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Board Design Problems

3 replies [Last post]
Joined: 07/22/2013

Guys, I'm in the middle of developing a prototype , and I 've run into a problem with the board design .
At first had in mind Tiles design similar to those used in the game Betrayal at House on the Hill 2nd edition , but I will use in my game instead of representing rooms represent a piece of a city, street, square, park.

The players turn by turn they would take one of those and would place tiles to assemble the board at will, can connect streets , parks , plazas, streets closed and more

Now back to thinking maybe it might be easier , use Tiles almost pre assembled as those used in the Okko game, which are chosen at the beginning of the game and used until the end.

Or just a normal board design halved and its design is the city where players can move their units.

could help me or give me some advice ?

I think my first idea , gives the game versatility and makes each game is different from before , turn by turn as players take a tile and place as they want thus forming board game

This idea also adds a level of strategy and extra difficulty doing much more challenging and interesting game

Thanks to all

seo's picture
Joined: 07/21/2008
I usually favor modular

I usually favor modular boards, as long as they work well thematically and visually. It is a bit more work design-wise, but they tend to add replayability to the game, hence the extra work is not in vain. And based on my experience, most players like tile-based boards, so that is a plus.

Depending on how the game is played and what suits the game theme better, you can either have a map setup phase at the start of the game, and then play as with a predefined map, or have the tile placing as part of the players turns (in which case, it might be an integral part of each player's turn or just one of the available actions).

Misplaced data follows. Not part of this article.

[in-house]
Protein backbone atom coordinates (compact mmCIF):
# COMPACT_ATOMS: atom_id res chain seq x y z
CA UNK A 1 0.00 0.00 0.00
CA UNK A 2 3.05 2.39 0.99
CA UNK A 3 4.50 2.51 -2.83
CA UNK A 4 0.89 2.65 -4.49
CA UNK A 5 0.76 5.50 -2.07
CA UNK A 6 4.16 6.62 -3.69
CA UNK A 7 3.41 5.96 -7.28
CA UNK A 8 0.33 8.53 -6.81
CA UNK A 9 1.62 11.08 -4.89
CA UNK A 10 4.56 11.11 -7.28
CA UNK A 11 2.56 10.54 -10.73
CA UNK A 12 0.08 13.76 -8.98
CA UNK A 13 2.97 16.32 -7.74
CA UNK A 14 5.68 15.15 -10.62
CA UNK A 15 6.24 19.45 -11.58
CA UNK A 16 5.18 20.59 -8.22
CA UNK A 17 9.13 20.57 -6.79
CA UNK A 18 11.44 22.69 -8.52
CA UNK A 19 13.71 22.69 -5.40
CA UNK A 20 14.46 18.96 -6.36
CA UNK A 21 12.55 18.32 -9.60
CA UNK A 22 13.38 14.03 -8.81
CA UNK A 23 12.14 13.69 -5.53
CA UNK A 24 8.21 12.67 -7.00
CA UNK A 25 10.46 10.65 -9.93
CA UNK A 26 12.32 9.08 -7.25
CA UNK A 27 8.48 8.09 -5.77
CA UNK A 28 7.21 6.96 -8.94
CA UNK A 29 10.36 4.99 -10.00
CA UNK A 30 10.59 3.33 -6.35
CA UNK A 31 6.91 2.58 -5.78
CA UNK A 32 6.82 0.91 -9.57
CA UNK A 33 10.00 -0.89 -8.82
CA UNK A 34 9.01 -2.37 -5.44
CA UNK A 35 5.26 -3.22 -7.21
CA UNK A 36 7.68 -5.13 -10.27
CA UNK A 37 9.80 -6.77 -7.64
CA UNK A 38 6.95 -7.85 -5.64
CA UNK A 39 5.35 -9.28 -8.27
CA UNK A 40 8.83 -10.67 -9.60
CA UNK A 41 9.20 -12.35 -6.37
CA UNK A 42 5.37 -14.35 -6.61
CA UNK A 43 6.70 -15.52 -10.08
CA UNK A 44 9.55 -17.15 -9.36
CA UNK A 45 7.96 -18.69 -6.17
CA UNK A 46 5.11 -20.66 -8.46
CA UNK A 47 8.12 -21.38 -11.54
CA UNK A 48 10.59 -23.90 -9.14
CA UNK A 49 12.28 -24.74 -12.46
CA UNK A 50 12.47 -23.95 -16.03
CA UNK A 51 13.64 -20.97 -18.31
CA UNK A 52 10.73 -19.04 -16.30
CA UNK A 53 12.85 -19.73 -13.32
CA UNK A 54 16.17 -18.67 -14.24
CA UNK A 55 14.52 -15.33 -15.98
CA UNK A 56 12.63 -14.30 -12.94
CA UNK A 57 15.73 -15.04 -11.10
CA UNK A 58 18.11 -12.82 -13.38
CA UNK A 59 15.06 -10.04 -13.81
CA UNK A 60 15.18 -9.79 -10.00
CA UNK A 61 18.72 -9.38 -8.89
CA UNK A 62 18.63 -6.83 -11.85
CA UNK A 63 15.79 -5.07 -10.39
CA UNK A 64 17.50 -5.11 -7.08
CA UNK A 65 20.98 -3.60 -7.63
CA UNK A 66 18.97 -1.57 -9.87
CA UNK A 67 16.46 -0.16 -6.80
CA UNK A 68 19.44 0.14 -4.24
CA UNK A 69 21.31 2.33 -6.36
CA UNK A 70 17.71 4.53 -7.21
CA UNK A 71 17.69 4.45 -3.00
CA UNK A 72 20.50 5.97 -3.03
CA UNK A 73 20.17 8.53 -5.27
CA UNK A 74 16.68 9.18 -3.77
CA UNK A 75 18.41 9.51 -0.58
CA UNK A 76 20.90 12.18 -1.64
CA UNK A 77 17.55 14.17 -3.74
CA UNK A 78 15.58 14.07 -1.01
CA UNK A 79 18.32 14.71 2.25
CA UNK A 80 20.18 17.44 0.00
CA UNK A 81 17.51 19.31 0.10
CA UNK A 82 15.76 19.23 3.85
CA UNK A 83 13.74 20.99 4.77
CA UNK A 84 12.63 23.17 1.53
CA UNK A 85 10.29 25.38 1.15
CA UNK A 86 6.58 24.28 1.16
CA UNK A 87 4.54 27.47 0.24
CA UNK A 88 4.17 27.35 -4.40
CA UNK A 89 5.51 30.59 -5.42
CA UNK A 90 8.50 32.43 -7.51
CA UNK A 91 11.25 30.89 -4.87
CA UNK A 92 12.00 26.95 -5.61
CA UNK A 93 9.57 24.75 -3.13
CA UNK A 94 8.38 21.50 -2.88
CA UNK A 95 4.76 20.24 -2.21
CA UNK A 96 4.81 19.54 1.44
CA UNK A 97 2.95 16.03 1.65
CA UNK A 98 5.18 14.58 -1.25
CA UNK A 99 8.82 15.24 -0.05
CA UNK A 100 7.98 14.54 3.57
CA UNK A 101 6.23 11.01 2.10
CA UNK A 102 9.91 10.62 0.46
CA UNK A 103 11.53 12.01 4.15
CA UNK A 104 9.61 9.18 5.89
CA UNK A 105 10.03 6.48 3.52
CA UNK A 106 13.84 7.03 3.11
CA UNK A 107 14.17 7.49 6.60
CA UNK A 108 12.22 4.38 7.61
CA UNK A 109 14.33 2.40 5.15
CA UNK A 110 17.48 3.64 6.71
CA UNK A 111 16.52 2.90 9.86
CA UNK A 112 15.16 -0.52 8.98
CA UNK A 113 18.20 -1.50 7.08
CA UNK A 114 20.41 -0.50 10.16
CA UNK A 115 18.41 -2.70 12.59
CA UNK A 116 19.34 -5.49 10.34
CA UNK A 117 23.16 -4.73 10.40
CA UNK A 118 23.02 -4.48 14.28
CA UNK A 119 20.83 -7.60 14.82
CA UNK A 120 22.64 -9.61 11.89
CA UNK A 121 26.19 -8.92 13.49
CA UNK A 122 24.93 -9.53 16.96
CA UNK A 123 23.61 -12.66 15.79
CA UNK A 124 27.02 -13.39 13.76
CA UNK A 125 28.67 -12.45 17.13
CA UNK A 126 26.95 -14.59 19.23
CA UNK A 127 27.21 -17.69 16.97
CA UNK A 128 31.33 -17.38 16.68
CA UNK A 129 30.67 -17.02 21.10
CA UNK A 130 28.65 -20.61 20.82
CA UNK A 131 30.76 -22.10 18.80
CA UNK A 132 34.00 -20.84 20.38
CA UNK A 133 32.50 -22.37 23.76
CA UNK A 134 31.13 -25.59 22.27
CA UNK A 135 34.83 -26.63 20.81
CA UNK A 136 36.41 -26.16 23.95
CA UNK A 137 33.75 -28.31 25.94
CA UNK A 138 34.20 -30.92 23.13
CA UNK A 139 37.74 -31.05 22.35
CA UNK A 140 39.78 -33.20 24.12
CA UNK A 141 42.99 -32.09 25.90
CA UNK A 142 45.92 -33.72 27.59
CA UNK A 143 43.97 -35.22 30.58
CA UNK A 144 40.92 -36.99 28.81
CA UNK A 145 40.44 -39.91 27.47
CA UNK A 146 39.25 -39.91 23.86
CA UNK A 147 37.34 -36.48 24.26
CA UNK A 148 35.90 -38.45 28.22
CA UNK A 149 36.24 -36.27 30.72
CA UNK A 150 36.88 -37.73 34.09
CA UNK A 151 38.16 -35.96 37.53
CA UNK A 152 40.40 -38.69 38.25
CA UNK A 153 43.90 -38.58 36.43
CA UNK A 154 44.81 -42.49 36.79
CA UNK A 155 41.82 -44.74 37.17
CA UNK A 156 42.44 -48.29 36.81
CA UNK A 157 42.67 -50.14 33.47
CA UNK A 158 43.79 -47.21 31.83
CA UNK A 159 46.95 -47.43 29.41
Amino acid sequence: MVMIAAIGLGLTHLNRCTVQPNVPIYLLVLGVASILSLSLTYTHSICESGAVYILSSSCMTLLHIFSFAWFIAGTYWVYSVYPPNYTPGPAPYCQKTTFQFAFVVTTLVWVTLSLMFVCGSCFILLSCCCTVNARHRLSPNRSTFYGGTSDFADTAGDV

In any case, I think, as long as the game allows, a game board based on tiles is usually a good thing.

Joined: 07/22/2013
Thanks Seo

Thanks Seo

Joined: 03/02/2014
Modular, if...

I also like the modular approach, if it makes sense and it makes the game more interesting.

In Betrayal, the players are exploring a haunted house that they've never visited before, so it makes sense that they are discovering each new room. In your game, if the player are residents of the city, then it doesn't make sense that they don't already know the layout of the city. If that's the case, you might still use a modular approach, but have them lay it all out in advance.

The other way that Betrayal uses this mechanic well is that there are actions that tell you to go to a particular room, or to one of several rooms. With the slowly-revealed board, those rooms might not yet be on the board. Even if they are already revealed, how near or far they are is unpredictable, in a good way. Of course, that means that the need to get to the named area can't be too crushing, or it becomes imbalancing. If your areas have names and reasons to visit specific ones, to get a smallish benefit or to wipe out a smallish detriment, I think it could add to the variety and fun of the game.

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